Opinion: Getting by with a little help from your friends


Up until this point, all of my columns have been complain-y and depressing, offering few positive solutions. It should be clear by now that our governments are failing us. They have been failing us for a long time. My column two weeks ago referred to the notion that Mitch McConnell will keep screwing with the rest of the country, and that was before he started trying to literally bankrupt the Blue states.

Donald Trump and, to a far lesser but still galling extent, Mayor Bill de Blasio are both walking, motorcading, speechifying advertisements of their inadequacy. Governor Andrew Cuomo has received accolades so far, but time will reveal that he did not do all he could do — right now, it’s easy to think of three or four mistakes he and the state are making.

But just as clear — from history at least — as our government failure is that groups of people working together are capable of great things. So today I am going to tell you about two small groups you should be forming. I refer to them as affinity groups, after the Spanish anarchist organizing model.

The first group you should form is with your friends and some of their friends. This group is for creating and funding a news library, and I think it should have about ten households in it. Good journalism is essential for making good decisions, and increasingly good journalism costs money from the consumer. This is as it has been for the entire era of the printing press, excepting the last hundred years. The group should share passwords or ideally use a common login to systematically subscribe to news. A lot of news. The richer or more voracious members should pay more. Ideally most of the group will live in the same city and state, but it is not necessary that they all do.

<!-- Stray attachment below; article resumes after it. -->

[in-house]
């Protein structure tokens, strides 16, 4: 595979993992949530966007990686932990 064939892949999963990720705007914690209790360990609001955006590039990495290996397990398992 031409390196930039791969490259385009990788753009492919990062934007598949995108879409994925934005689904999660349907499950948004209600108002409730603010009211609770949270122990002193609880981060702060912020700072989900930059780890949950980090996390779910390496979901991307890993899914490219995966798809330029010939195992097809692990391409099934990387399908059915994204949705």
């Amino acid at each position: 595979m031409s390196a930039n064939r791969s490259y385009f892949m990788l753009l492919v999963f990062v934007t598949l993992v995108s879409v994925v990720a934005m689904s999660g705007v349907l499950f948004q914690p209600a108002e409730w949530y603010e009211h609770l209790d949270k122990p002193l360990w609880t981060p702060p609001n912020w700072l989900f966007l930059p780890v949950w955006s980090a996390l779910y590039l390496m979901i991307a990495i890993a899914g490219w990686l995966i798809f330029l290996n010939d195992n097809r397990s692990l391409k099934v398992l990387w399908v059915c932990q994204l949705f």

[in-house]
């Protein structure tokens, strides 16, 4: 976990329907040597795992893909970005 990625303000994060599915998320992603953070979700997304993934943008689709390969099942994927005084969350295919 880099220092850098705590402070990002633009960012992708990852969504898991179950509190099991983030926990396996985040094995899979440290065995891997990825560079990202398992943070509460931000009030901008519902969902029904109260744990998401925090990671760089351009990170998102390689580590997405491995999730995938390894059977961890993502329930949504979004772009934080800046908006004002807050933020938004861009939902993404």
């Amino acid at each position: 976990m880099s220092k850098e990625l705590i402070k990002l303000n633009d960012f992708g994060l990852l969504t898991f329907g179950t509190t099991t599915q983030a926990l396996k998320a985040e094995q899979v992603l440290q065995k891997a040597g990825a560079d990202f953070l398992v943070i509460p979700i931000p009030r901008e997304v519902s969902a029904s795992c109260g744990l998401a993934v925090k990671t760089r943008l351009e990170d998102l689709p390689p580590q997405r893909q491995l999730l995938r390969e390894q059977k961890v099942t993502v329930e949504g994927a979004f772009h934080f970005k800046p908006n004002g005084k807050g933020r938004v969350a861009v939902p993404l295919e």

I believe the news reading group should subscribe to the four major newspapers of the country, at least a half-dozen magazines, and three to six local news sources. The local news outlets should probably receive double subscriptions from the group.

The second group is composed of people who live very near you, and is for mutual aid. Ultimately, you are trying to create a group where you are comfortable talking about each other’s food, medical, and financial needs and helping each other. It is much more important to pick people who live near you than your close friends.

Besides propinquity, the other thing you should be selecting for in the mutual aid group is diversity: ages and incomes, but ideally also race and ethnicity, class background and educational level. Diverse groups are stronger; you are looking for about fifteen active members but can start with three or four; you don’t have to talk politics with everyone.

How will you make it through this cataclysm? With your friends and neighbors, of course.